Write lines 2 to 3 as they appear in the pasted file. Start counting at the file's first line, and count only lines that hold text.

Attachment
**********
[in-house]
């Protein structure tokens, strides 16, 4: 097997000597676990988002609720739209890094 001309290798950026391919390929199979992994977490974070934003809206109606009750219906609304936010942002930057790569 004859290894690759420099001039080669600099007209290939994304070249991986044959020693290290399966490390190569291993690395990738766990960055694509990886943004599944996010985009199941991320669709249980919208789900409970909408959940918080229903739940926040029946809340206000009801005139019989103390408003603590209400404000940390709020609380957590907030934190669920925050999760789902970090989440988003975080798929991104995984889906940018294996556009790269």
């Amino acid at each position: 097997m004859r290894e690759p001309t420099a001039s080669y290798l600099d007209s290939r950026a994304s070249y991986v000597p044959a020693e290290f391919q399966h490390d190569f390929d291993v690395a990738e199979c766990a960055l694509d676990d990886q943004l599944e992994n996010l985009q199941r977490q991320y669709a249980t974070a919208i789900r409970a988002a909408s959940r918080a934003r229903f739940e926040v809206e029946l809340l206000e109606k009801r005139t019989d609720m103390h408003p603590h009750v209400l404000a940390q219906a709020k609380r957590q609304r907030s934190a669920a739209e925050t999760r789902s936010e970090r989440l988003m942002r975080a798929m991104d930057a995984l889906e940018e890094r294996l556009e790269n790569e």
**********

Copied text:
């Protein structure tokens, strides 16, 4: 097997000597676990988002609720739209890094 001309290798950026391919390929199979992994977490974070934003809206109606009750219906609304936010942002930057790569 004859290894690759420099001039080669600099007209290939994304070249991986044959020693290290399966490390190569291993690395990738766990960055694509990886943004599944996010985009199941991320669709249980919208789900409970909408959940918080229903739940926040029946809340206000009801005139019989103390408003603590209400404000940390709020609380957590907030934190669920925050999760789902970090989440988003975080798929991104995984889906940018294996556009790269």
């Amino acid at each position: 097997m004859r290894e690759p001309t420099a001039s080669y290798l600099d007209s290939r950026a994304s070249y991986v000597p044959a020693e290290f391919q399966h490390d190569f390929d291993v690395a990738e199979c766990a960055l694509d676990d990886q943004l599944e992994n996010l985009q199941r977490q991320y669709a249980t974070a919208i789900r409970a988002a909408s959940r918080a934003r229903f739940e926040v809206e029946l809340l206000e109606k009801r005139t019989d609720m103390h408003p603590h009750v209400l404000a940390q219906a709020k609380r957590q609304r907030s934190a669920a739209e925050t999760r789902s936010e970090r989440l988003m942002r975080a798929m991104d930057a995984l889906e940018e890094r294996l556009e790269n790569e």